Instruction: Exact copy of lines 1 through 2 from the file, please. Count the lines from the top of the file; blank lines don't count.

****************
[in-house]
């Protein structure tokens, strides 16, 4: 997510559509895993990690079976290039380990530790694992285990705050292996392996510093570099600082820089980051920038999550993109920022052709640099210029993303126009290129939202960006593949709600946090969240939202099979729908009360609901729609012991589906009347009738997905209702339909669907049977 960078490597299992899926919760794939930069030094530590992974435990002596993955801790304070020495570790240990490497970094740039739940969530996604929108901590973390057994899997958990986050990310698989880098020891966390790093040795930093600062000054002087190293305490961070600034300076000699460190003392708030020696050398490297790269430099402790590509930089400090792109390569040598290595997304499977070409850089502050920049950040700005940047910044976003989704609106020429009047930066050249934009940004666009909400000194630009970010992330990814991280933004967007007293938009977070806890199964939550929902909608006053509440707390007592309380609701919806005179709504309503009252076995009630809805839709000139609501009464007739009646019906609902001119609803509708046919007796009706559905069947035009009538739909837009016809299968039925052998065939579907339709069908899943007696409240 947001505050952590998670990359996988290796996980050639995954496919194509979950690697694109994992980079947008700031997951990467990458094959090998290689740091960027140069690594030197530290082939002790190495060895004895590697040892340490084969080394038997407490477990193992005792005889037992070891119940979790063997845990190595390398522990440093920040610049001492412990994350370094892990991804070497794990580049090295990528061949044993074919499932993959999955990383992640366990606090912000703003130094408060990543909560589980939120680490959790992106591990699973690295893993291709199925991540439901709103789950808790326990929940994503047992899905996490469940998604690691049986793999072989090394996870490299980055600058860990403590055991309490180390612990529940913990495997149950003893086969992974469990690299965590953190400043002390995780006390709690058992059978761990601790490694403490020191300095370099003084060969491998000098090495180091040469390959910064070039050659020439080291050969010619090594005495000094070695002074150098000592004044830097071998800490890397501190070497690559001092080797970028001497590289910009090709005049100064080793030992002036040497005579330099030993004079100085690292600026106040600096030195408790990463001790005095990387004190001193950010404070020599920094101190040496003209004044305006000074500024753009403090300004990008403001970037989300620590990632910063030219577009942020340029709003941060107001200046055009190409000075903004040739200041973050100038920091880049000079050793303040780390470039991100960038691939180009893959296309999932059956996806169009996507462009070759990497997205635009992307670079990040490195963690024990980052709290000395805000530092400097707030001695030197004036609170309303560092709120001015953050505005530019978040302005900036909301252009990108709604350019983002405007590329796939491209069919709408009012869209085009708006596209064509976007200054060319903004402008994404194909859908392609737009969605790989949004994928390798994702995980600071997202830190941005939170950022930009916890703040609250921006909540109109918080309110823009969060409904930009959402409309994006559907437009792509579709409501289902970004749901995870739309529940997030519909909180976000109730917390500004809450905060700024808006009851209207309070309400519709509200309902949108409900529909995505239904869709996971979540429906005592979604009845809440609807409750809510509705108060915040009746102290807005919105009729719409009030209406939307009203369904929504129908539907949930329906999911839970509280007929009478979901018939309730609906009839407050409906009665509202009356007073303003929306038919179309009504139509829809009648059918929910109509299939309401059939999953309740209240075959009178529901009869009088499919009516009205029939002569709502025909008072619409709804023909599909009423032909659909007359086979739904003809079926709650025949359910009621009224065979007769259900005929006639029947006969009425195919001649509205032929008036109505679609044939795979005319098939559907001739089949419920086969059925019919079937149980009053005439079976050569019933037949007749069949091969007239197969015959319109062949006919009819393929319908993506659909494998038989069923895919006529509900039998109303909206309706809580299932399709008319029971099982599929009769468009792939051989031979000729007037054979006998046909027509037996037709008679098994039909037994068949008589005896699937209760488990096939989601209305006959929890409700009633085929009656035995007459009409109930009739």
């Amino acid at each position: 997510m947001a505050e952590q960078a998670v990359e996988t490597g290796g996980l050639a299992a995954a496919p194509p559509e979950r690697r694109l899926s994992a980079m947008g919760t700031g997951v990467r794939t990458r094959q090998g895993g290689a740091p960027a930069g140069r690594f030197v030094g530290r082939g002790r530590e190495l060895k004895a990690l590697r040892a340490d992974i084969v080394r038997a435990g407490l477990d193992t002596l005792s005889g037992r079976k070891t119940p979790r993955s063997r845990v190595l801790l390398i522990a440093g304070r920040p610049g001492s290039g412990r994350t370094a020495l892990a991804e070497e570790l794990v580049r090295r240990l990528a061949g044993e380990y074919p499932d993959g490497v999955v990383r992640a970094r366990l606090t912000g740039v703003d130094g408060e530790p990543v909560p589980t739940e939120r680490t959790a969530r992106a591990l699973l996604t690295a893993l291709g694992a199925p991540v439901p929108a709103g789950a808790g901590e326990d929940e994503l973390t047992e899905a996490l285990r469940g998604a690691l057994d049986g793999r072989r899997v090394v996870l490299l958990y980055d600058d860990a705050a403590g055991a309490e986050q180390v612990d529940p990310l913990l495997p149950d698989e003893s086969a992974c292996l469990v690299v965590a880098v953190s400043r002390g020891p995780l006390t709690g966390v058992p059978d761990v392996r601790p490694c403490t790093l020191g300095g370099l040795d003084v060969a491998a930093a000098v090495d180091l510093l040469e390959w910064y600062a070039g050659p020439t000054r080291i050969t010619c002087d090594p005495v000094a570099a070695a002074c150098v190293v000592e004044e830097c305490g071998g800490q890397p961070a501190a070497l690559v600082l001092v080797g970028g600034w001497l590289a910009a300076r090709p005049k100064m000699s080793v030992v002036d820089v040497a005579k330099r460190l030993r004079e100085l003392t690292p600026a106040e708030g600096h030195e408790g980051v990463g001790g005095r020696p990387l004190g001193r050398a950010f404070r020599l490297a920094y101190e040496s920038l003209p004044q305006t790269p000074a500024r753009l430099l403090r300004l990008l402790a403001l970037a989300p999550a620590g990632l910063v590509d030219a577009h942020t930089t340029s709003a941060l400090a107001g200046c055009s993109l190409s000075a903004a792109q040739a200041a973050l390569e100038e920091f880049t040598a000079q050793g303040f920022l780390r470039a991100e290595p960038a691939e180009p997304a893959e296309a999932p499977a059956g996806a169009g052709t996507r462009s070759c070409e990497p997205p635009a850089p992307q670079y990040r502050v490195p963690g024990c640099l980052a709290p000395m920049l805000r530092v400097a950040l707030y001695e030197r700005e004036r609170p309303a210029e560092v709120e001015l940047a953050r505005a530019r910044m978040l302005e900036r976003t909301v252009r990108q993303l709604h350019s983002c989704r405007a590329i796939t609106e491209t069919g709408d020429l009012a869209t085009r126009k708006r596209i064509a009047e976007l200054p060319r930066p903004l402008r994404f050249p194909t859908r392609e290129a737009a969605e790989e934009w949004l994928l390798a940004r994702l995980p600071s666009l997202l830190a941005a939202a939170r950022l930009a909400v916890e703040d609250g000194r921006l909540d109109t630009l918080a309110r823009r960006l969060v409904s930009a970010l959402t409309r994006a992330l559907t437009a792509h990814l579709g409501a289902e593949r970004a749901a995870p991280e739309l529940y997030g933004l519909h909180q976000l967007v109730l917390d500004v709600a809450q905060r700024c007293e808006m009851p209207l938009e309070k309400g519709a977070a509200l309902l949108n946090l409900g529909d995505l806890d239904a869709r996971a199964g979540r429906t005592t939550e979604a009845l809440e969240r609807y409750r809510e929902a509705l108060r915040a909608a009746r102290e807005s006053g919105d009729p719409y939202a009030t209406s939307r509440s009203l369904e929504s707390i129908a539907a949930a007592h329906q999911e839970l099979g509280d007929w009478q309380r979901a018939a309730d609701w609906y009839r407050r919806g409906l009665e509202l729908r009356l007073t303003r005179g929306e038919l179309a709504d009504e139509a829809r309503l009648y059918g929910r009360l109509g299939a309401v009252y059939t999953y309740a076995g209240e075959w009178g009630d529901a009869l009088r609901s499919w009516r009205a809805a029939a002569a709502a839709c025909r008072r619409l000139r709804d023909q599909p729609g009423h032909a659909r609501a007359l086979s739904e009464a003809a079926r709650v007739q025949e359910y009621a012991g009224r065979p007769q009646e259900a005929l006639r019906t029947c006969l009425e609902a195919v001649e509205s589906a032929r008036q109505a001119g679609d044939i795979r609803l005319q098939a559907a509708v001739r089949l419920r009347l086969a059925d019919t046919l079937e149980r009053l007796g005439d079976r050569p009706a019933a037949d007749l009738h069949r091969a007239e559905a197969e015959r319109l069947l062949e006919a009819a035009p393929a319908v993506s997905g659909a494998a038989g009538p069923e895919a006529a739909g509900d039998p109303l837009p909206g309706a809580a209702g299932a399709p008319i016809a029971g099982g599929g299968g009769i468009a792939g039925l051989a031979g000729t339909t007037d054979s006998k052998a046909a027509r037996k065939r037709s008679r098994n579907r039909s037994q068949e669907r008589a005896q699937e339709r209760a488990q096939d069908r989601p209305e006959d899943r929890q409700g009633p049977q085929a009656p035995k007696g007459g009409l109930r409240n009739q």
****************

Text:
[in-house]
């Protein structure tokens, strides 16, 4: 997510559509895993990690079976290039380990530790694992285990705050292996392996510093570099600082820089980051920038999550993109920022052709640099210029993303126009290129939202960006593949709600946090969240939202099979729908009360609901729609012991589906009347009738997905209702339909669907049977 960078490597299992899926919760794939930069030094530590992974435990002596993955801790304070020495570790240990490497970094740039739940969530996604929108901590973390057994899997958990986050990310698989880098020891966390790093040795930093600062000054002087190293305490961070600034300076000699460190003392708030020696050398490297790269430099402790590509930089400090792109390569040598290595997304499977070409850089502050920049950040700005940047910044976003989704609106020429009047930066050249934009940004666009909400000194630009970010992330990814991280933004967007007293938009977070806890199964939550929902909608006053509440707390007592309380609701919806005179709504309503009252076995009630809805839709000139609501009464007739009646019906609902001119609803509708046919007796009706559905069947035009009538739909837009016809299968039925052998065939579907339709069908899943007696409240 947001505050952590998670990359996988290796996980050639995954496919194509979950690697694109994992980079947008700031997951990467990458094959090998290689740091960027140069690594030197530290082939002790190495060895004895590697040892340490084969080394038997407490477990193992005792005889037992070891119940979790063997845990190595390398522990440093920040610049001492412990994350370094892990991804070497794990580049090295990528061949044993074919499932993959999955990383992640366990606090912000703003130094408060990543909560589980939120680490959790992106591990699973690295893993291709199925991540439901709103789950808790326990929940994503047992899905996490469940998604690691049986793999072989090394996870490299980055600058860990403590055991309490180390612990529940913990495997149950003893086969992974469990690299965590953190400043002390995780006390709690058992059978761990601790490694403490020191300095370099003084060969491998000098090495180091040469390959910064070039050659020439080291050969010619090594005495000094070695002074150098000592004044830097071998800490890397501190070497690559001092080797970028001497590289910009090709005049100064080793030992002036040497005579330099030993004079100085690292600026106040600096030195408790990463001790005095990387004190001193950010404070020599920094101190040496003209004044305006000074500024753009403090300004990008403001970037989300620590990632910063030219577009942020340029709003941060107001200046055009190409000075903004040739200041973050100038920091880049000079050793303040780390470039991100960038691939180009893959296309999932059956996806169009996507462009070759990497997205635009992307670079990040490195963690024990980052709290000395805000530092400097707030001695030197004036609170309303560092709120001015953050505005530019978040302005900036909301252009990108709604350019983002405007590329796939491209069919709408009012869209085009708006596209064509976007200054060319903004402008994404194909859908392609737009969605790989949004994928390798994702995980600071997202830190941005939170950022930009916890703040609250921006909540109109918080309110823009969060409904930009959402409309994006559907437009792509579709409501289902970004749901995870739309529940997030519909909180976000109730917390500004809450905060700024808006009851209207309070309400519709509200309902949108409900529909995505239904869709996971979540429906005592979604009845809440609807409750809510509705108060915040009746102290807005919105009729719409009030209406939307009203369904929504129908539907949930329906999911839970509280007929009478979901018939309730609906009839407050409906009665509202009356007073303003929306038919179309009504139509829809009648059918929910109509299939309401059939999953309740209240075959009178529901009869009088499919009516009205029939002569709502025909008072619409709804023909599909009423032909659909007359086979739904003809079926709650025949359910009621009224065979007769259900005929006639029947006969009425195919001649509205032929008036109505679609044939795979005319098939559907001739089949419920086969059925019919079937149980009053005439079976050569019933037949007749069949091969007239197969015959319109062949006919009819393929319908993506659909494998038989069923895919006529509900039998109303909206309706809580299932399709008319029971099982599929009769468009792939051989031979000729007037054979006998046909027509037996037709008679098994039909037994068949008589005896699937209760488990096939989601209305006959929890409700009633085929009656035995007459009409109930009739």